Test well costs BCWA $62K
A test well drilled in hopes of discovering a new source of water for Greenville and surrounding areas will cost the Butler County Water Authority approximately $62,126, according to figures released by the BCWA on Monday.
The project, undertaken in January by the Butler County Water Supply District, yielded unusable salt water, but costs of the project was reduced significantly because the well was abandoned in its early stages, said officials. The water supply district is comprised of members from the city and county.
BCWA Chairman Lamar “Cot” Giddens said the water authority had earmarked $115,000 to the project; one-third of the estimated $375,000 the well would have cost had it succeeded. The actual cost, according to water supply district chairman Steve Norman, will come in under $200,000.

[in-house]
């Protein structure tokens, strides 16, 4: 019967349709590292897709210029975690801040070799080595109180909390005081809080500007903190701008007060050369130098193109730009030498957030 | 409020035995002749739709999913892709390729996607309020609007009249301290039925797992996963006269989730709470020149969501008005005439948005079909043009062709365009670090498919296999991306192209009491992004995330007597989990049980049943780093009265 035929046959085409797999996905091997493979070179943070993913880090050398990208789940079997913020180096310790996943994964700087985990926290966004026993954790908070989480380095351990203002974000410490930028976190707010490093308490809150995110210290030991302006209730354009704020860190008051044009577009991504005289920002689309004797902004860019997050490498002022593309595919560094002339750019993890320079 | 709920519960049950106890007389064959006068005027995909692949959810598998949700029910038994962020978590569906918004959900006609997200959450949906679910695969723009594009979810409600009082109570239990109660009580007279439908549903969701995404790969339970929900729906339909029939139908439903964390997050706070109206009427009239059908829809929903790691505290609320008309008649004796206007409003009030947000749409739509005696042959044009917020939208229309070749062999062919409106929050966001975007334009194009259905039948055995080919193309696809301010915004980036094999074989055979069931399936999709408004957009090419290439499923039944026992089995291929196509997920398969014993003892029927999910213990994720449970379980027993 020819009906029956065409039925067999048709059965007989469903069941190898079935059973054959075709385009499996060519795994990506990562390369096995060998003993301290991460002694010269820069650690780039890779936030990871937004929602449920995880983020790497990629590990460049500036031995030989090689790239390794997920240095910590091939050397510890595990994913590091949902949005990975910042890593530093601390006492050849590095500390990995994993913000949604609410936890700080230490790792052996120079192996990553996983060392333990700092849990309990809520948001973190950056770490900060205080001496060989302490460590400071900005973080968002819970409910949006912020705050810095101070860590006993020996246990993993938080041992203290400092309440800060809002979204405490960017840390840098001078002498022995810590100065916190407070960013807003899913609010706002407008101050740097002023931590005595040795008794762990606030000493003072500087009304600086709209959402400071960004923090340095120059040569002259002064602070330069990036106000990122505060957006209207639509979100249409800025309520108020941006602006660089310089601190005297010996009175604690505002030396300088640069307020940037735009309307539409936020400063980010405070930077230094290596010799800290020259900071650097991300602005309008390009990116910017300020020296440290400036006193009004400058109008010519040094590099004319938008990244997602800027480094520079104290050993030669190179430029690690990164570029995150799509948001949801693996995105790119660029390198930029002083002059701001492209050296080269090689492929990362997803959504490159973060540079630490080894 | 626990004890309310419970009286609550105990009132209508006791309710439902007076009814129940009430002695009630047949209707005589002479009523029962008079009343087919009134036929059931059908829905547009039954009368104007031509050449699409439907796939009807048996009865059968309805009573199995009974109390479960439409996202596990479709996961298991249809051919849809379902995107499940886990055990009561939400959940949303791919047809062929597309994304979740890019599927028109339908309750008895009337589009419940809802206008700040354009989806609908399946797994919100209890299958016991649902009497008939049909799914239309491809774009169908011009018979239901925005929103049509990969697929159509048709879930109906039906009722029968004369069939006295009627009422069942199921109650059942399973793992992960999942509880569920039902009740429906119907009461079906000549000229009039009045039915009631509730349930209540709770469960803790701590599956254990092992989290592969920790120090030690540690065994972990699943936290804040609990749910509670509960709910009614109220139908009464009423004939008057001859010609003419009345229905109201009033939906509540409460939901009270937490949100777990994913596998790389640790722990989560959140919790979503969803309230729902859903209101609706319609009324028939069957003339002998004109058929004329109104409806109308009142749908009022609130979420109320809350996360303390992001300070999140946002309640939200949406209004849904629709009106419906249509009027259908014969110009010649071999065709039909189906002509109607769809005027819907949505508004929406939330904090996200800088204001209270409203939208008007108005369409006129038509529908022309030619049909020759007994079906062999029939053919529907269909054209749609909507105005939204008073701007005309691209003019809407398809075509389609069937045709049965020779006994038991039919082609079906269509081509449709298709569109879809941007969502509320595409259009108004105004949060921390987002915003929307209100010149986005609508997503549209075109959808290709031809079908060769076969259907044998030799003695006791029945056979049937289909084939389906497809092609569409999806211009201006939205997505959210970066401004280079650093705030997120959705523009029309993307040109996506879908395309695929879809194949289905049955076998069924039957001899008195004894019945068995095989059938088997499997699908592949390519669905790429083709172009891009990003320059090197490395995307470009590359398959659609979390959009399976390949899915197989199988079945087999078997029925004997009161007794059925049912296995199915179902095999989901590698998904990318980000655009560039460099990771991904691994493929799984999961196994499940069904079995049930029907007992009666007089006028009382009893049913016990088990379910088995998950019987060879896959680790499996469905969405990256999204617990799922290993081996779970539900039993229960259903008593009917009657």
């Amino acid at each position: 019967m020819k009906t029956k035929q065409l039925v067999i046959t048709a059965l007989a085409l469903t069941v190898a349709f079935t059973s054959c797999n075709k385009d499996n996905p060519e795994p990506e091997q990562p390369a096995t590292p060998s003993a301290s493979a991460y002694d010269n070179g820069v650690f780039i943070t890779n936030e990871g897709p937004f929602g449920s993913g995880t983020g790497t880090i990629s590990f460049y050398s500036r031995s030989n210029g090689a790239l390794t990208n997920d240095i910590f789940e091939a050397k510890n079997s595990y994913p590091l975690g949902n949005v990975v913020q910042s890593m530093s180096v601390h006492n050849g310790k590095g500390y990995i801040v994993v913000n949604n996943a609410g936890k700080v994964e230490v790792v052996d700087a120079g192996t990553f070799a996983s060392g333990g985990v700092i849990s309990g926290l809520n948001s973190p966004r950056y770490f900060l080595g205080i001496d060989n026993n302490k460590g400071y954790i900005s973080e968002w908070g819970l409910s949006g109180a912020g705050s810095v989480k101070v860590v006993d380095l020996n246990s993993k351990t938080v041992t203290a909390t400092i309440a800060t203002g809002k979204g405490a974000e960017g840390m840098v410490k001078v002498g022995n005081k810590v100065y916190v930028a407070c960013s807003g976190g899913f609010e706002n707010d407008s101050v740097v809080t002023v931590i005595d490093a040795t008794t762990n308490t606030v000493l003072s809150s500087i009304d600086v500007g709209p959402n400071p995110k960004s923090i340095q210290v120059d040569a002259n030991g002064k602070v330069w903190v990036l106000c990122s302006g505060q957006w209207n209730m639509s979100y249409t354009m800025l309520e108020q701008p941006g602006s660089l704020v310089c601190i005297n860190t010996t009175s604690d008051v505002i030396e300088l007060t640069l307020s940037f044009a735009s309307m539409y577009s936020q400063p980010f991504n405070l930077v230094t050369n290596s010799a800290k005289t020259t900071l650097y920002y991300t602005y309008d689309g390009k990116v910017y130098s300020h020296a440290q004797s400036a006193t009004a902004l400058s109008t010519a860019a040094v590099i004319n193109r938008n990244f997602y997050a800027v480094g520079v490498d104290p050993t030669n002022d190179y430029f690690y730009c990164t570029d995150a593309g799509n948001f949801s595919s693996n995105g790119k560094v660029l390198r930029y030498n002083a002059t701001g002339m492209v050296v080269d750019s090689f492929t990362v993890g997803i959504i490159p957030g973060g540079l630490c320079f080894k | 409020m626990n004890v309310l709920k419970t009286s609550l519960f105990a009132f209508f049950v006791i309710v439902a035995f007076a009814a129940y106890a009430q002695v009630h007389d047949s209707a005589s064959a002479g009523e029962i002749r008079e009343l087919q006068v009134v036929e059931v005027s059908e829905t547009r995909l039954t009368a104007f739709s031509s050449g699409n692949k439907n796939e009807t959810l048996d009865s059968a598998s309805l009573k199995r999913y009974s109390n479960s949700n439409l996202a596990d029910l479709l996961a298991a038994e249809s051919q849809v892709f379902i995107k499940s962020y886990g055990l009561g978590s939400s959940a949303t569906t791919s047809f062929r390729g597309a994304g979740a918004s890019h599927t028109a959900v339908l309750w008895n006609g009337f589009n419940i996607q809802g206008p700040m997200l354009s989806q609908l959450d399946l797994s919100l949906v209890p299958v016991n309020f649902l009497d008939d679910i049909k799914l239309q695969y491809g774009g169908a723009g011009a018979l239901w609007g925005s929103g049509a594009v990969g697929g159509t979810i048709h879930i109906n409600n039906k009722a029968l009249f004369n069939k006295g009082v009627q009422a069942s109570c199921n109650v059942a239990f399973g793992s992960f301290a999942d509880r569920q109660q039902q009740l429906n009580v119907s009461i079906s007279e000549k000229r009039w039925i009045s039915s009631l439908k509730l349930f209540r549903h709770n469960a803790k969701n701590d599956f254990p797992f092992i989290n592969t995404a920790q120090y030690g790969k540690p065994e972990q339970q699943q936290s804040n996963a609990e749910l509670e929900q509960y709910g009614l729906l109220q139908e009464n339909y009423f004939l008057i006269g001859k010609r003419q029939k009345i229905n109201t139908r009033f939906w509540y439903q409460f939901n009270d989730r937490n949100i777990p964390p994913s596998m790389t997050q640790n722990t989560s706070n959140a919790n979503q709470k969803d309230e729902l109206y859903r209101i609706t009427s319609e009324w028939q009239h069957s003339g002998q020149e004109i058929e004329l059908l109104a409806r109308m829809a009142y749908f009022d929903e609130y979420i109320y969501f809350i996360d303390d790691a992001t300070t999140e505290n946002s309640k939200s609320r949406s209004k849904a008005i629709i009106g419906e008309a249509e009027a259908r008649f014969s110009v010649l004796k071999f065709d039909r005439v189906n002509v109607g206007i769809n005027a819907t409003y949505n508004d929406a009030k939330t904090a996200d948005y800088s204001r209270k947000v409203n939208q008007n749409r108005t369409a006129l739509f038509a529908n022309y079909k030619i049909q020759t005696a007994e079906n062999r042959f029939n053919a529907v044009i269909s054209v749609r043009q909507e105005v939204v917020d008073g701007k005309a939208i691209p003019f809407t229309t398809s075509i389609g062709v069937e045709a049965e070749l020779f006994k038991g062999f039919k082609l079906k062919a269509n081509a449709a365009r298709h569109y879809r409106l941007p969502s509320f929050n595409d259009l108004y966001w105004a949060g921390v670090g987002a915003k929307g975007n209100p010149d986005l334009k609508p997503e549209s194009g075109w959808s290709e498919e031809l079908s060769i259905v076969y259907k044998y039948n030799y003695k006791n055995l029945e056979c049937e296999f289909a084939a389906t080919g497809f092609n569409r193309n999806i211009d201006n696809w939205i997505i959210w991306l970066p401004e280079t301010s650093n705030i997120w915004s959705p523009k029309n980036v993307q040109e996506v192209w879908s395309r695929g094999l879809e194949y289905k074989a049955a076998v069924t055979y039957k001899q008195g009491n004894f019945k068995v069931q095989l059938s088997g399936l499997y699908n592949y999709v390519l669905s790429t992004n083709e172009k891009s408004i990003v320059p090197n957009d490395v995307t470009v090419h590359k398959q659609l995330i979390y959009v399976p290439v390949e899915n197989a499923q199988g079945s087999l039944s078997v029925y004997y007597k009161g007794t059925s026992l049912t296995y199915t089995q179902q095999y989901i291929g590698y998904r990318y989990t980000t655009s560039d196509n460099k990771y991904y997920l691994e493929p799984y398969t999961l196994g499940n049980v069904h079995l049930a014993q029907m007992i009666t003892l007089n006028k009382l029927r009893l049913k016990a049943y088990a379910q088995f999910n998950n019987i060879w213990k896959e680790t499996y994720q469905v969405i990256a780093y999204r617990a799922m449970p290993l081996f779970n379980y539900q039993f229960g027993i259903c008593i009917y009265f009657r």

Wesley Bass, of Artesian, said the supply district had to “cut its losses” with the well once the on-site geologist had determined the water’s quality. Officials were hoping to tap into the deep sands of Tuscaloosa aquifer. The county and city’s wells currently draw groundwater from the Ripley aquifer.
“It (the well) had to be sealed off,” he said. “They couldn’t just sit there indefinitely. It’s expensive for a rig that size to be on-site and cost-prohibitive. There was also the possibility that the salt water could have contaminated the water from the Ripley.”
Bass said the city and county each draw from three wells around Greenville, creating what he called a “cone of depression.”
“These wells continue to drop three or four feet each year,” he said. “It’s not as if it’s going to run out tomorrow. We have time. The only way you’re going to know is by drilling more wells.”
Bass said water as these pumping stations currently sit approximately 60 feet above the pump.
“It’s an educated guess as to how long it lasts at that level,” he said. “Pumping is what dictates how much the water drops…the question is how low you can pump before you have to shut the wells off.”